Both companies require "device authorisation" for their (actually it's our) content. So in the case of Amazon, you can store content on Kindle or PC which can be approved as devices - but I can see no way of making the IPOD classic an "approved" device.

Could this be an example of two companies in competition trying to force a choice on customers between Amazon or Itunes?

IMO neither Amazon or I-tunes should be trying to cynically force customers into one or other camp by messing with software and/or files to control what we do with our music. Customers want choice - not coercion.

As far as I can tell the problem of syncing Amazon content to my IPOD coincided with my buying and registering a Kindle Fire HD tablet, but it could also be down to the latest highly modified version of I-tunes, or perhaps a bit of both?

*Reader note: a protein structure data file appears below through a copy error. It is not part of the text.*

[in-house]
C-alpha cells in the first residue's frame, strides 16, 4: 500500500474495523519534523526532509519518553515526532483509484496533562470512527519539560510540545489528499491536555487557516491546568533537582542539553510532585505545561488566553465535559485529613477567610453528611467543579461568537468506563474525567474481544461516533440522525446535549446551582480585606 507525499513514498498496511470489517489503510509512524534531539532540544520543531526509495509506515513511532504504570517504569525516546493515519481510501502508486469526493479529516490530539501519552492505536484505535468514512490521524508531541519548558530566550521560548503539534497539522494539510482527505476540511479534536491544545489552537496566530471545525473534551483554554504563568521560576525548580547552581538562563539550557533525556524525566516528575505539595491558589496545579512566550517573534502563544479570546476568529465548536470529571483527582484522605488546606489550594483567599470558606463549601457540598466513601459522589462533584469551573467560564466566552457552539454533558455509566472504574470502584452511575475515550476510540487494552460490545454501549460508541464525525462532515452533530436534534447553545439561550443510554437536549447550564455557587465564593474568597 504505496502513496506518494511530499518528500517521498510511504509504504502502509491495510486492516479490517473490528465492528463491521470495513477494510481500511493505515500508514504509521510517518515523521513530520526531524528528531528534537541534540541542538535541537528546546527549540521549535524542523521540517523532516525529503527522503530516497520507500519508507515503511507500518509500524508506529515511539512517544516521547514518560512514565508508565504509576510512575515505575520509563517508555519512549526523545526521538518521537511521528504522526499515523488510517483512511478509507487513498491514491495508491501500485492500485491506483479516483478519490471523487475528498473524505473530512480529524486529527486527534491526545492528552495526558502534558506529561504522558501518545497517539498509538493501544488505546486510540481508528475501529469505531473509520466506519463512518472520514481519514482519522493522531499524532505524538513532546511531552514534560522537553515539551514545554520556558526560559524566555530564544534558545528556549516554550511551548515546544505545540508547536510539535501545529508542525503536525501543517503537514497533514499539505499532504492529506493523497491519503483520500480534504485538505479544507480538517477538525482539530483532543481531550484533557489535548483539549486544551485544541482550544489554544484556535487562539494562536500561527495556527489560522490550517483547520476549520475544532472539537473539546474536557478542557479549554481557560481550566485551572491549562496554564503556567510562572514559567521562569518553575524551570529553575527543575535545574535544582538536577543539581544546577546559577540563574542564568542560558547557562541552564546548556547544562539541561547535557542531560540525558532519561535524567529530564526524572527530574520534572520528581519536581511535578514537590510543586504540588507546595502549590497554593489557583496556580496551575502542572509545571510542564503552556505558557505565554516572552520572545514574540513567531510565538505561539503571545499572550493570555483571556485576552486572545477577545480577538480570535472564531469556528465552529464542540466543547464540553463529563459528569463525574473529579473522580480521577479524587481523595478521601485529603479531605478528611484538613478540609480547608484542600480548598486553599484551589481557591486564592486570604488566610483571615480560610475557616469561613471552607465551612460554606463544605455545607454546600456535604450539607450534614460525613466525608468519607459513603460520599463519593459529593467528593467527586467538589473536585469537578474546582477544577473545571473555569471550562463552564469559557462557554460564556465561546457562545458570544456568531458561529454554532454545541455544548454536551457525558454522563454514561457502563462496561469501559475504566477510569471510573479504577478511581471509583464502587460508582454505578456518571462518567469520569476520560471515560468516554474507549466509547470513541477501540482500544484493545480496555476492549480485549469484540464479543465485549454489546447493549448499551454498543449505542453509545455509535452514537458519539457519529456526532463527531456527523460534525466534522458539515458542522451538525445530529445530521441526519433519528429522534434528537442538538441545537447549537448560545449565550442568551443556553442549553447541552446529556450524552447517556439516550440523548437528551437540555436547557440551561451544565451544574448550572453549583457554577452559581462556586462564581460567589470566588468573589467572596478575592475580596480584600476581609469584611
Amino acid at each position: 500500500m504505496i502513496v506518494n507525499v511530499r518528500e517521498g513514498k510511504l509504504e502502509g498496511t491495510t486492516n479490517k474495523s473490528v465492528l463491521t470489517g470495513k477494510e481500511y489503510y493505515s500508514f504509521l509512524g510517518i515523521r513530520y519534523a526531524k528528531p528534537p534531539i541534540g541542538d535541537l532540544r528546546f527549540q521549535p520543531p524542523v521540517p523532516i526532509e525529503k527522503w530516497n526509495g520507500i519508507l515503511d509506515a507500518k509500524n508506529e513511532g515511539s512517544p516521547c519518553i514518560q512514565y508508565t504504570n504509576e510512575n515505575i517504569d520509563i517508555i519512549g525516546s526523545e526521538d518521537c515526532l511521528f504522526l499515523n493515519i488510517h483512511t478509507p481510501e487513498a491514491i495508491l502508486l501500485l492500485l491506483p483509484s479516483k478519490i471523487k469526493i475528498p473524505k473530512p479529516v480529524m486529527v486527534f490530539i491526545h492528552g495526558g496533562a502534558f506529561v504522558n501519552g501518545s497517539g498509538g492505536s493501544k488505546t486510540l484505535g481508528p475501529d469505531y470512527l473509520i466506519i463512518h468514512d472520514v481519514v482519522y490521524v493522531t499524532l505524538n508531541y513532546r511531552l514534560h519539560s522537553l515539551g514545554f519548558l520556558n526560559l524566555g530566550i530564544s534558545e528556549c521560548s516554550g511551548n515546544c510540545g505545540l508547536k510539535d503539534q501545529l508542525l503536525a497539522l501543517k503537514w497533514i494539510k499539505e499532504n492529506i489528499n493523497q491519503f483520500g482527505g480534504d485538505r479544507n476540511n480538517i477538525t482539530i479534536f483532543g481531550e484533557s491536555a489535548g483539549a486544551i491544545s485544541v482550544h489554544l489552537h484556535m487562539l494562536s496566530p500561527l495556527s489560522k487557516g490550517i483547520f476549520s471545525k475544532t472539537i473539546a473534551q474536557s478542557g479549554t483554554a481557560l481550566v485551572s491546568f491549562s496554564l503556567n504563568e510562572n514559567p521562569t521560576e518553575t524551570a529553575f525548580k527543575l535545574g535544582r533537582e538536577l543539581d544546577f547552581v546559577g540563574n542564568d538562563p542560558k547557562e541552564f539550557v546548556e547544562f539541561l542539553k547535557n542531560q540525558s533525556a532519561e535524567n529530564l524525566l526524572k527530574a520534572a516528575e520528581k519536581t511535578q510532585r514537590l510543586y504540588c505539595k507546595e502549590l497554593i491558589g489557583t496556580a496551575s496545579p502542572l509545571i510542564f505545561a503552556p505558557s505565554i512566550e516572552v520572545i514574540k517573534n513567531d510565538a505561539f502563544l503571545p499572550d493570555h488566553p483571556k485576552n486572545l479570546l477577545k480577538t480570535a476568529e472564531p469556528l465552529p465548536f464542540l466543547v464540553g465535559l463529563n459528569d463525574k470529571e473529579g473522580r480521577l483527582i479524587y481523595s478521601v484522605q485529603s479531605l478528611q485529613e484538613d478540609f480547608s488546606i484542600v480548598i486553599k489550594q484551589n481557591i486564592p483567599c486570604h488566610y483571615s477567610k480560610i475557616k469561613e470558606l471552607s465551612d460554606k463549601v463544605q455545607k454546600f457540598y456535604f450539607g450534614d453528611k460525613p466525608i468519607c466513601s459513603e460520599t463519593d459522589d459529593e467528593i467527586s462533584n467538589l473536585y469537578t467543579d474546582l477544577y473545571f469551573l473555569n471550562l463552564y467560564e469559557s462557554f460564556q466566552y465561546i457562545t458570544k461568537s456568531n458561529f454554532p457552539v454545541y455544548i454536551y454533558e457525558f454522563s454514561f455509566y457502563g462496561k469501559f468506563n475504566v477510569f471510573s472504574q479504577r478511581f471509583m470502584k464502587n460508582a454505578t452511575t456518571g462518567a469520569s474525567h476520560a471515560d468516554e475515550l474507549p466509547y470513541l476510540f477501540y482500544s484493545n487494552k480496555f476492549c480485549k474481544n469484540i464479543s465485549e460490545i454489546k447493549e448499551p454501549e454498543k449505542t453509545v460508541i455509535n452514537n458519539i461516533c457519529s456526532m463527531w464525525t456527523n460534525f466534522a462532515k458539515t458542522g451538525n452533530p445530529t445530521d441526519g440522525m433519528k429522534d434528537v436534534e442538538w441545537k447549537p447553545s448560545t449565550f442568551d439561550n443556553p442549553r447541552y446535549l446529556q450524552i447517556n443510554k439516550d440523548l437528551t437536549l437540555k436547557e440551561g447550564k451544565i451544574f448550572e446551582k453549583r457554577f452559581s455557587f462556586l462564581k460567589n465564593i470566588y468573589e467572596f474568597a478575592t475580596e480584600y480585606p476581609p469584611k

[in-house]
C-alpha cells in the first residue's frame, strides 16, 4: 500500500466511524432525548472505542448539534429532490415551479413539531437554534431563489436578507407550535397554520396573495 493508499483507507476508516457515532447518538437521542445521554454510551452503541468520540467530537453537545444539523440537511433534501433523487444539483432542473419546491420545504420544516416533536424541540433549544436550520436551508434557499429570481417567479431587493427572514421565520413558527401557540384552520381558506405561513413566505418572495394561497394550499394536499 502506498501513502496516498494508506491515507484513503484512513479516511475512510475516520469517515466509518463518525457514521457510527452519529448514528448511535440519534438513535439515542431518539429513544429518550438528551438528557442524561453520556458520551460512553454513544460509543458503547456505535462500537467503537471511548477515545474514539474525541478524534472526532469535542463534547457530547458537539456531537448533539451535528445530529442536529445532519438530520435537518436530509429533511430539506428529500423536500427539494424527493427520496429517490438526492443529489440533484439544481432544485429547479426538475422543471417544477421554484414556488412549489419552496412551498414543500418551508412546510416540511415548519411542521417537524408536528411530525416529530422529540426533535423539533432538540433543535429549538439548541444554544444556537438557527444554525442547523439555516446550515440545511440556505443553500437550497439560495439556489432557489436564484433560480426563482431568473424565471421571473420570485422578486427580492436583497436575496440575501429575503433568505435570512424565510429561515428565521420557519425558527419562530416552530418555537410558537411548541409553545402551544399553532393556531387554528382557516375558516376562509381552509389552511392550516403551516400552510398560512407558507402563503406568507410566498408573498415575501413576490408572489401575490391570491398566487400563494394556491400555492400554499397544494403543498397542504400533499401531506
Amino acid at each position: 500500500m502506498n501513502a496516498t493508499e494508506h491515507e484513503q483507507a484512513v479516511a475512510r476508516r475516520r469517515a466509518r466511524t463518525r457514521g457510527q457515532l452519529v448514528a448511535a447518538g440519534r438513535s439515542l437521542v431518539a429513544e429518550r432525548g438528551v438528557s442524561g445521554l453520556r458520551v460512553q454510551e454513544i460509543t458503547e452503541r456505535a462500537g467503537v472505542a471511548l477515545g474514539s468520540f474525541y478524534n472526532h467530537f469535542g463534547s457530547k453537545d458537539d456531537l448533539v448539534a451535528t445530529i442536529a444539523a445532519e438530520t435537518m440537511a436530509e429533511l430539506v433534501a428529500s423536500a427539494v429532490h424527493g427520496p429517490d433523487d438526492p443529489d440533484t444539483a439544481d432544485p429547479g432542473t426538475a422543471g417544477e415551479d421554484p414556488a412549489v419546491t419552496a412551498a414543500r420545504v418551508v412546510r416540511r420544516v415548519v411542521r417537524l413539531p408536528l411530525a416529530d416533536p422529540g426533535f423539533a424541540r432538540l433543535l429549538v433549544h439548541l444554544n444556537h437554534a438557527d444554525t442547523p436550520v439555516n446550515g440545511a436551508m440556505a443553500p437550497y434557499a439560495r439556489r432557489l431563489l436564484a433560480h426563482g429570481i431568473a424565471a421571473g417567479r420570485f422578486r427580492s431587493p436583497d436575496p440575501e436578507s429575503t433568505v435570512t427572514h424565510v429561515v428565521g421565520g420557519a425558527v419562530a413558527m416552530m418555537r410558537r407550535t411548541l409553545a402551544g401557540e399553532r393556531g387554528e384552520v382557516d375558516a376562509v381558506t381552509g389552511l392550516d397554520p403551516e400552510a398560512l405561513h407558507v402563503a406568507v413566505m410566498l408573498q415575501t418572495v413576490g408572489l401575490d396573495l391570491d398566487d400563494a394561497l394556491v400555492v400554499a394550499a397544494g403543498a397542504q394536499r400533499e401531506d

Posted on 13 Sep 2012 07:56:48 BDT
MP3 should be playing on an iPod. Well they certainly do on my iPod and iPad. No need to convert them from MP3 to AAC. In fact if you are liable in the future to use a Sony or Creative style player you'll have problems with AAC which is Apples own compression algorhythm. Better to stay with high bit rate MP3s. I use as high as iTunes will go on the PC and then iTunes offers more compression when you sync to the IPod or IPad.

You cannot go from say a 64 bit rate in MP3 up to a AAC lossless. But you can come the other way in iTunes. Also iTunes won't let you take an AAC file and convert it to MP3 - so Amazon's MP3 files are more useful and 'open'.

In reply to an earlier post on 9 Sep 2012 00:01:45 BDT
you will have to create an AAC version. if you find the option and click it will enable your music to play on an ipod. i did this with my whole media player library (about 8000 mp3 tracks) and only a few messed up.

In reply to an earlier post on 25 Aug 2012 15:11:58 BDT